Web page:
A faster multiplier circuit

Implements a carry-save array multiplier using a circuit of logic gates. Written in Verilog HDL for Altera and Xilinx FPGA’s.

Carry-save array multiplier

(c) Copyright 2016 Coert Vonk \(\) The propagating carry limits the performance of the previous algorithm. Here we investigates methods of implementing binary multiplication with a smaller latency. Low latency demands an efficient algorithm and high performance circuitry to limit propagation delays. Crucial to the performance of multipliers are high-speed adders. [Bewick]

The speed of the multiplier is directly related to this execution time of these Digital Signal Processing (DSP) applications.

Since multiplication dominates the execution time of most DSP algorithms, so there is a need of high-speed multiplier. Examples are convolution, Fast Fourier Transform (FFT), filtering and in ALU of microprocessors.

Carry-save Array Multiplier

An important advance in improving the speed of multipliers, pioneered by Wallace, is the use of carry save adders (CSA). Even though the building block is still the multiplying adder (ma), the topology of prevents a ripple carry by ensuring that, wherever possible, the carry-out signal propagates downward and not sideways.

The illustration below gives an example of this multiplication process.

(c) Copyright 2016 Coert Vonk
Inside a carry-save array multiplier

Again, the building block is the multiplying adder (ma) as describe on the previous page. However, the topology is so that the carry-out from one adder is not connected to the carry-in of the next adder. Hence preventing a ripple carry. The circuit diagram below shows the connections between these blocks.

4-bit carry-save array multiplier

The observant reader might notice that ma0x can be replaced with simple AND gates, ma4x can be replaced by adders. Also the block ma43 is not needed. More interesting, the the ripple adder in the last row, can be replace with the faster carry look ahead adder.

Similar to the carry-propagate array multiplier, using Verilog HDL we can generate instances of ma blocks based on the word length of the multiplicand and multiplier (N). To describe the circuit in Verilog HDL, we need to derive the rules that govern the connections between the blocks.

Start by numbering the output ports based on their location in the matrix. For this circuit, we have the output signals sum (s) and carry-out (c). E.g. c_13 identifies the carry-out signal for the block in row 1 and column 3. Next, we express the input signals as a function of the output signal names s and c and do the same for the product itself as shown in the table below.

Function for output signals ‘so’ and ‘co’ and output signals ‘x’, ‘y’, ‘si’, ‘ci’ and ‘p’

Based on this table, we can now express the interconnects using Verilog HDL using ?: expressions.

generate genvar ii, jj;
    for ( ii = 0; ii <;= N; ii = ii + 1) begin: gen_ii
        for ( jj = 0; jj <; N; jj = jj + 1) begin: gen_jj
            math_multiplier_ma_block ma(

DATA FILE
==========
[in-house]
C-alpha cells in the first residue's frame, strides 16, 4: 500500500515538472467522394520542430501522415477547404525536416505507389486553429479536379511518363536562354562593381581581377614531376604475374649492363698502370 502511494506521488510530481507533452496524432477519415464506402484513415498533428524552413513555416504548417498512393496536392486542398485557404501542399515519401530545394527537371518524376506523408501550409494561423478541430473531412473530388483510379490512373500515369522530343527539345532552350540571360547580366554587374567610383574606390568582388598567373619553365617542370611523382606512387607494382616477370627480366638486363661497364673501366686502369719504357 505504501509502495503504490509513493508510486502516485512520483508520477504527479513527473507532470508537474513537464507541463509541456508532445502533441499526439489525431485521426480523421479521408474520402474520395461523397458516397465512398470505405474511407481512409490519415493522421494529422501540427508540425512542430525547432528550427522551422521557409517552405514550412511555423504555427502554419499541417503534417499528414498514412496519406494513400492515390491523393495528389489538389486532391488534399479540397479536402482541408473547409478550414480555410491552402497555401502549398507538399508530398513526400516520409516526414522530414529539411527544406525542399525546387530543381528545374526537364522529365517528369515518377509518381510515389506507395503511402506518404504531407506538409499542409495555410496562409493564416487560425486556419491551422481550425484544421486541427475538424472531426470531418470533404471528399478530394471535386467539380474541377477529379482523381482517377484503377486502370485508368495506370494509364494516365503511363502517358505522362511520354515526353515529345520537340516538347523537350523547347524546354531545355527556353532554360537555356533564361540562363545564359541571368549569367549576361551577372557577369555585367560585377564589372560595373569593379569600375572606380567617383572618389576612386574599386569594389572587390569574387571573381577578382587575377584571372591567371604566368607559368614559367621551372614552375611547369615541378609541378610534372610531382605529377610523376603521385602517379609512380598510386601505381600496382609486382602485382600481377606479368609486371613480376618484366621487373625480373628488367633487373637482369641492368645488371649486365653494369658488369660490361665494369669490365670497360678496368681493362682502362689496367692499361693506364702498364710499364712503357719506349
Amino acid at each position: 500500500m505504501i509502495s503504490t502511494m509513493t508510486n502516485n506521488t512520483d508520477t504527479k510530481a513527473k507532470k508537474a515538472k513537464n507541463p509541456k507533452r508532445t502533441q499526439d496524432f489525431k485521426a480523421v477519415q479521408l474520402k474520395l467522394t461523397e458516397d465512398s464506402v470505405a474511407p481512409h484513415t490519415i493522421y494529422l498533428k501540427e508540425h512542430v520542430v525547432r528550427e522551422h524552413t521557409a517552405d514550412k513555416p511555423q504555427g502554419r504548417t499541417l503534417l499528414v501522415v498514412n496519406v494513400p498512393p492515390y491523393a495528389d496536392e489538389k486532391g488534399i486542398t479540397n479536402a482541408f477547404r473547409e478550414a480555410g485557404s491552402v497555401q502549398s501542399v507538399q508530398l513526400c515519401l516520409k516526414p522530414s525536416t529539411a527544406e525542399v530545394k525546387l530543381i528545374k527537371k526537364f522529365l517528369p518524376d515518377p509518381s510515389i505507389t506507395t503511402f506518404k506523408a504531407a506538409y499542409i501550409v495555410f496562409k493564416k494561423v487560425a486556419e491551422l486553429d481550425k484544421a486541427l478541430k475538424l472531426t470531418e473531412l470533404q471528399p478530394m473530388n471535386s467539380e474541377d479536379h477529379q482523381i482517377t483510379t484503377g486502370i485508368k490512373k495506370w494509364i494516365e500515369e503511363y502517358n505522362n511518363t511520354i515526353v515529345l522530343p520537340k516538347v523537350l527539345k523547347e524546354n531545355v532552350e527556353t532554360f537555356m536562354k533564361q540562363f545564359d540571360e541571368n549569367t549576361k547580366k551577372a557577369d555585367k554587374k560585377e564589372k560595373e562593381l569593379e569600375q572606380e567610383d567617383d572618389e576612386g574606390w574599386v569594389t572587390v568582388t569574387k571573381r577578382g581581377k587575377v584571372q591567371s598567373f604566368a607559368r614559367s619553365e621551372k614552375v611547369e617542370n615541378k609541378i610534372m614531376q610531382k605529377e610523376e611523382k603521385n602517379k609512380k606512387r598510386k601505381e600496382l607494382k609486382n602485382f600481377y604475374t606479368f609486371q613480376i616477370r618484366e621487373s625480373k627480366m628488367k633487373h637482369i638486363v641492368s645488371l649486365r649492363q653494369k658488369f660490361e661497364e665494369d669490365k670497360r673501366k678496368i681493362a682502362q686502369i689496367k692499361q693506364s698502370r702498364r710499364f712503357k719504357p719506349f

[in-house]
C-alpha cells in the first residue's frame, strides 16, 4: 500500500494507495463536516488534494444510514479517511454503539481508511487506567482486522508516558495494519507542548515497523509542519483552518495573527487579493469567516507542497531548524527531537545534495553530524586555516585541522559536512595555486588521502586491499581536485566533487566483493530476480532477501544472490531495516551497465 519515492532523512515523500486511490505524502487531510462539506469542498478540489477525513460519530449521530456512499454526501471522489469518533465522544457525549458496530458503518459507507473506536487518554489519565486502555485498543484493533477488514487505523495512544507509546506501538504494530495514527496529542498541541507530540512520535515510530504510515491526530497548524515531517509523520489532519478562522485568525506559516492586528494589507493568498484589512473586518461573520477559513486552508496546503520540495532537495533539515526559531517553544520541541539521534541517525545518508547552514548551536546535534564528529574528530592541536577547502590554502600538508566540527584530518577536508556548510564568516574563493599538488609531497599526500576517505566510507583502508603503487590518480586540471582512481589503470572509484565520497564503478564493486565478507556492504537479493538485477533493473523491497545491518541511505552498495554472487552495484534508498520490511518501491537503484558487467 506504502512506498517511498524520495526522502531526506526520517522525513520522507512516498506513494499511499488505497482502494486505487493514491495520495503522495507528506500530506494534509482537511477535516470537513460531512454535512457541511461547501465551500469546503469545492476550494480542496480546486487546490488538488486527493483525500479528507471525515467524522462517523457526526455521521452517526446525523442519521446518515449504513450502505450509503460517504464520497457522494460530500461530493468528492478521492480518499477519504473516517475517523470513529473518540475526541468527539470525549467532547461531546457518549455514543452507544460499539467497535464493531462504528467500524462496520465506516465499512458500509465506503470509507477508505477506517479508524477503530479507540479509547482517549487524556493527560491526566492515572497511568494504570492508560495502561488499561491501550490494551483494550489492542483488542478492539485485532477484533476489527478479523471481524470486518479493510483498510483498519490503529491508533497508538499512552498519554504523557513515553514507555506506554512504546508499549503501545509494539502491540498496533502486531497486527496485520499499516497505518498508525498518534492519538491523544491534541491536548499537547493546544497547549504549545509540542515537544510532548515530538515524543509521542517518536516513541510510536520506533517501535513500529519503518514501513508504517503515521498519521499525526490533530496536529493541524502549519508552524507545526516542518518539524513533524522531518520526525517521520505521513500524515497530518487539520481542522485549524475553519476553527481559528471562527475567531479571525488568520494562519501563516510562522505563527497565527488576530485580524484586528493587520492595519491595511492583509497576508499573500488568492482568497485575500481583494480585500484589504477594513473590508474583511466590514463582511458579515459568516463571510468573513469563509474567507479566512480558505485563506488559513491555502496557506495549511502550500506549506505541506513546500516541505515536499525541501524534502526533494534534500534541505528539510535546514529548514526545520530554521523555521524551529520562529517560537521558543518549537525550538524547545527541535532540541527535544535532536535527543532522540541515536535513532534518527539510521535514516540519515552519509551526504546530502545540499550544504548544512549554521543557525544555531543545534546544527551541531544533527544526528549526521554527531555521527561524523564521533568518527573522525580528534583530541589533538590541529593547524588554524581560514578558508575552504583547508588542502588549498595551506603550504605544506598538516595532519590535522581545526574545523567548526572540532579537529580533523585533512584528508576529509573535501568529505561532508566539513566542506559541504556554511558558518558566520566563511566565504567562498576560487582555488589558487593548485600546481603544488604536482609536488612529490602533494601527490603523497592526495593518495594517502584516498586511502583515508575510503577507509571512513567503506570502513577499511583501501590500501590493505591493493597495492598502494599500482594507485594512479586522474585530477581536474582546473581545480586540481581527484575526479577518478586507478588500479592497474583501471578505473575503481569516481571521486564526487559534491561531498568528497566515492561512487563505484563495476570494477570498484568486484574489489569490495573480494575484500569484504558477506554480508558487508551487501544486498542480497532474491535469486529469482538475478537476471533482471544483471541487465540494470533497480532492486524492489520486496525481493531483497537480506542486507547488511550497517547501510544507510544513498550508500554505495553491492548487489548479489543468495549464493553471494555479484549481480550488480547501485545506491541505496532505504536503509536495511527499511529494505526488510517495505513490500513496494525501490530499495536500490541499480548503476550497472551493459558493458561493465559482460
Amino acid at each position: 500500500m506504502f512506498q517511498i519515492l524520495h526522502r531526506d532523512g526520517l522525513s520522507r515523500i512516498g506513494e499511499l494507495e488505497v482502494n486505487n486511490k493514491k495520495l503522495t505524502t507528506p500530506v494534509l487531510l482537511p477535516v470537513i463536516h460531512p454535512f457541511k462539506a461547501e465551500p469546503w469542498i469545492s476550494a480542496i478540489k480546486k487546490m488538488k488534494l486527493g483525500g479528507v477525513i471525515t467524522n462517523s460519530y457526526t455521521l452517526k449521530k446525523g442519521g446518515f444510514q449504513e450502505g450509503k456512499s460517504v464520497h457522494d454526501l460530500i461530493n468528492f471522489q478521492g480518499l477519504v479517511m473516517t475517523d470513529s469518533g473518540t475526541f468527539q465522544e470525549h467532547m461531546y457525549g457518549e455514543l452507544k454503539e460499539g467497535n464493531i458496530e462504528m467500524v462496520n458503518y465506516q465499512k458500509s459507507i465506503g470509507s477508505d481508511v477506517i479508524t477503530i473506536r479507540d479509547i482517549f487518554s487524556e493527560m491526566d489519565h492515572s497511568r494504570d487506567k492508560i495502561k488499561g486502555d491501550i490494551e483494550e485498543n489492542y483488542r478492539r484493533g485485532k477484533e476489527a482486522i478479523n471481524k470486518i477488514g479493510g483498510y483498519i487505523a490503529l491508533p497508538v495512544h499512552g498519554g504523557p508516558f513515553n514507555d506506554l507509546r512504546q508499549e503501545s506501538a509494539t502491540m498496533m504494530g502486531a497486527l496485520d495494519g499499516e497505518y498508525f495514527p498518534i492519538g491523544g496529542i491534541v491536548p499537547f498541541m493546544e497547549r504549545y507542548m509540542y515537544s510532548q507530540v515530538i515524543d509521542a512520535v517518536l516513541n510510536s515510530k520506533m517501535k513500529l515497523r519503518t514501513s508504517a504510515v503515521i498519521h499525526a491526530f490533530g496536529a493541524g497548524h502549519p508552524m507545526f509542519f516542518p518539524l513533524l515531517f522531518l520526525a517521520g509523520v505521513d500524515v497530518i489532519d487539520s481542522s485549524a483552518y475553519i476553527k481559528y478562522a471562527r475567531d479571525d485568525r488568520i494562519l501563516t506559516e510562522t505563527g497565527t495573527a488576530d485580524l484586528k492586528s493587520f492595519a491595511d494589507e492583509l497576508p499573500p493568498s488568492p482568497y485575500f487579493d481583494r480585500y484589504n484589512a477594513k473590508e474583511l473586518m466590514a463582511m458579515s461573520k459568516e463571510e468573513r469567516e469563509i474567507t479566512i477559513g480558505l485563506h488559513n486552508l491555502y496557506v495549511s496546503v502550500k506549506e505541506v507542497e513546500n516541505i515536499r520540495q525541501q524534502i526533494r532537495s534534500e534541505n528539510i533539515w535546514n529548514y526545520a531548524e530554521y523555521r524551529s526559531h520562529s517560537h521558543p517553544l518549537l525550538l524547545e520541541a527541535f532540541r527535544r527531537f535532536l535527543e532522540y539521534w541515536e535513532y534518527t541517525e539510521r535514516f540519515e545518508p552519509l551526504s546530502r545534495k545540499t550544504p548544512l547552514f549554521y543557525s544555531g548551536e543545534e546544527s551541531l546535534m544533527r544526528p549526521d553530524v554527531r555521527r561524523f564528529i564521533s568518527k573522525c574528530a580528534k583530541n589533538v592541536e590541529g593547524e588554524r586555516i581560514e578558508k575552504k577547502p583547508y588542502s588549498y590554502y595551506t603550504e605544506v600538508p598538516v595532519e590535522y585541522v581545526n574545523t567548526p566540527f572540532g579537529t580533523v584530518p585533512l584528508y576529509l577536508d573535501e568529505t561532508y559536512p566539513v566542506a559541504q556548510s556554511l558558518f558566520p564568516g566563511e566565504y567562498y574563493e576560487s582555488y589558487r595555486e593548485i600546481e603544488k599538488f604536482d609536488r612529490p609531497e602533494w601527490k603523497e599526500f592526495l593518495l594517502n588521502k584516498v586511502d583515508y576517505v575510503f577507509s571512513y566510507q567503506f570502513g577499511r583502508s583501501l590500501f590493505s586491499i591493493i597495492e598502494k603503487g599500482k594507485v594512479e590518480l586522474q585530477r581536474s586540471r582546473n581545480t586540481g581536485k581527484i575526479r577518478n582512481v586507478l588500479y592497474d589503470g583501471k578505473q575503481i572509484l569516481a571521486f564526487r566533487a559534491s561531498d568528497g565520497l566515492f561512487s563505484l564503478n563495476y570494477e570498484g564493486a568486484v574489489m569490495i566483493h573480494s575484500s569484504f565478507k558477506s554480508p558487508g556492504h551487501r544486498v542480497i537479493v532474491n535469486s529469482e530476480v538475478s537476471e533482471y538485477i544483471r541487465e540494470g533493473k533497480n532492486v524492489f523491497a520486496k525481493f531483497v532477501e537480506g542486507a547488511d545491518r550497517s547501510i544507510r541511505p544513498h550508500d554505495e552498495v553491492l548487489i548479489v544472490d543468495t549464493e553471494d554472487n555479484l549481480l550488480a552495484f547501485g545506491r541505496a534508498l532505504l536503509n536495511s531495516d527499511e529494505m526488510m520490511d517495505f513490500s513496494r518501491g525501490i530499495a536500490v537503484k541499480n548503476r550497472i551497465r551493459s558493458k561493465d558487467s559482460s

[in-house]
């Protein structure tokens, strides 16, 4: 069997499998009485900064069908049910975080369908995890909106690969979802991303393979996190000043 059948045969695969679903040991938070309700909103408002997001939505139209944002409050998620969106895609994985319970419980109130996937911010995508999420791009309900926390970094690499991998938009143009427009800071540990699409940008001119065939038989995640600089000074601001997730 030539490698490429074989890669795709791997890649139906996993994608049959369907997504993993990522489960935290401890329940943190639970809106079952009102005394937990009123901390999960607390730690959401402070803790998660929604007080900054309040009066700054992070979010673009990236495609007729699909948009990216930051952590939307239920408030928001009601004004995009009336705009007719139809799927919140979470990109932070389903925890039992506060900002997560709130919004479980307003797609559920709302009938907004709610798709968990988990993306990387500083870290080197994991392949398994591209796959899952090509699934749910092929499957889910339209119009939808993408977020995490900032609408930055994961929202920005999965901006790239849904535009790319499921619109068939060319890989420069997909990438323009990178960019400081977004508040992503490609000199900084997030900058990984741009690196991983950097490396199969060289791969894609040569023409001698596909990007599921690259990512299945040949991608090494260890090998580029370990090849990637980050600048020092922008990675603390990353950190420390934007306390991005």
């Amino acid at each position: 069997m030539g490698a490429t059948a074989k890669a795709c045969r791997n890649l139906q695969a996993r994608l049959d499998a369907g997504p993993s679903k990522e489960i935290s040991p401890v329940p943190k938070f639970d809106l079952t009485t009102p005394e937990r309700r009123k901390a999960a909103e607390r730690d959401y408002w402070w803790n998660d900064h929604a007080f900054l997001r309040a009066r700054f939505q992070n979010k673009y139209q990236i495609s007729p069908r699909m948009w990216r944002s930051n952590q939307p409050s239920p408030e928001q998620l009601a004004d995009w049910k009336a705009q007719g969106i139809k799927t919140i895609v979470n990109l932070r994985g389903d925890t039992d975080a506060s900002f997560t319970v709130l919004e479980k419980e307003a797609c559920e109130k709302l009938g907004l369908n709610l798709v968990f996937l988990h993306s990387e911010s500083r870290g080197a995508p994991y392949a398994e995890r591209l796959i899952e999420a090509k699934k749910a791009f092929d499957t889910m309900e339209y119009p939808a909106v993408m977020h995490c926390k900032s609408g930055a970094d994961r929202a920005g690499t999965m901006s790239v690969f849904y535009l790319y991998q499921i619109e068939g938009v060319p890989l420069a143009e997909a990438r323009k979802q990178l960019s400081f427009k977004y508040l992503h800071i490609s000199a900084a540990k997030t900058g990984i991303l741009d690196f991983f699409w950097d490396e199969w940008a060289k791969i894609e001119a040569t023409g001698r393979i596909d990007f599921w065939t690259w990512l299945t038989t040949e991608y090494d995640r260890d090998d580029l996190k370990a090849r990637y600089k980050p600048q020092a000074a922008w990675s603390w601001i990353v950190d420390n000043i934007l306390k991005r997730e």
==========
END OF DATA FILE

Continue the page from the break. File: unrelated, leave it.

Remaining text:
.x ( ii <; N ? a[jj] : (jj > 0) ? c[N][jj-1] : 1'b0 ),
                .y ( ii <; N ? b[ii] : 1'b1 ),
                .si ( ii > 0  jj <; N - 1 ? s[ii-1][jj+1] : 1'b0 ),
                .ci ( ii > 0 ? c[ii-1][jj] : 1'b0 ),
                .so ( s[ii][jj] ),
                .co ( c[ii][jj] ) );
            if ( ii == N ) assign p[N+jj] = s[N][jj];
        assign p[ii] = s[ii][0];

The complete Verilog HDL source code along with the test bench and constraints is available at:


The propagation delay \(t_{pd}\) depends size \(N\) and the value of operands. For a given size \(N\), the maximum propagation delay occurs when the low order bit cause a carry/sum that propagate to the highest order bit. This worst-case propagation delay is linear with \(2N\), this makes this carry-save multiplier is about 33% faster as the ripple-carry multiplier. Note that the average propagation delay is about half of this.

The post-map Timing Analysis tool shows the worst-case propagation delays for the Terasic Altera Cyclone IV DE0-Nano. The exact value depends on the model and speed grade of the FPGA, the silicon itself, voltage and the die temperature.

\(N\) Timing Analysis Measured
slow 85°C slow 0°C fast 0°C actual
4-bits 9.0 ns 8.0 ns 5.6 ns
8-bits 18.7 ns 16.8 ns 11.4 ns
16-bits 30.9 ns 27.6 ns 18.3 ns
27-bits 46.8 ns 41.9 ns 27.7 ns
32-bits 57.9 ns 51.6 ns 34.3 ns
Propagation delay in carry-save array multiplier

Other multipliers

The Wallace Multiplier decreases the latency by reorganizing the additions. Wikipedia has a good description of the algorithm. Due to the irregular routing, they can be difficult to route on a FPGA. As a consequence, additional wire delays may cause it to perform slower than carry-safe array multipliers.

The Wallace Multiplier can be combined with Booth Coding. The Booth Multiplier (alt) uses, say, 2 bits of the multiplier in generating each partial product thereby using only half the number of rows. Booth Multipliers with more fancy VLSI technique such as 0.6μ BiCMOS process using emitter coupled logic makes 53×53 multipliers possible with a latency of less than 2.6 nanoseconds [ref].

Booth multiplication is a technique that allows for smaller, faster multiplication circuits, by reordering the values to be multiplied. It is the standard technique used in chip design.

Vedic arithmetic is the ancient system of Indian mathematics which has a unique technique of calculations based on 16 Sutras (Formulae)

Another algorithm is Karatsuba. Overview.

Following this “Carry-save array multiplier using logic gates”, the next chapter shows an implementation of the divider introduced in Chapter 7 of the inquiry “How do Computers do Math?“.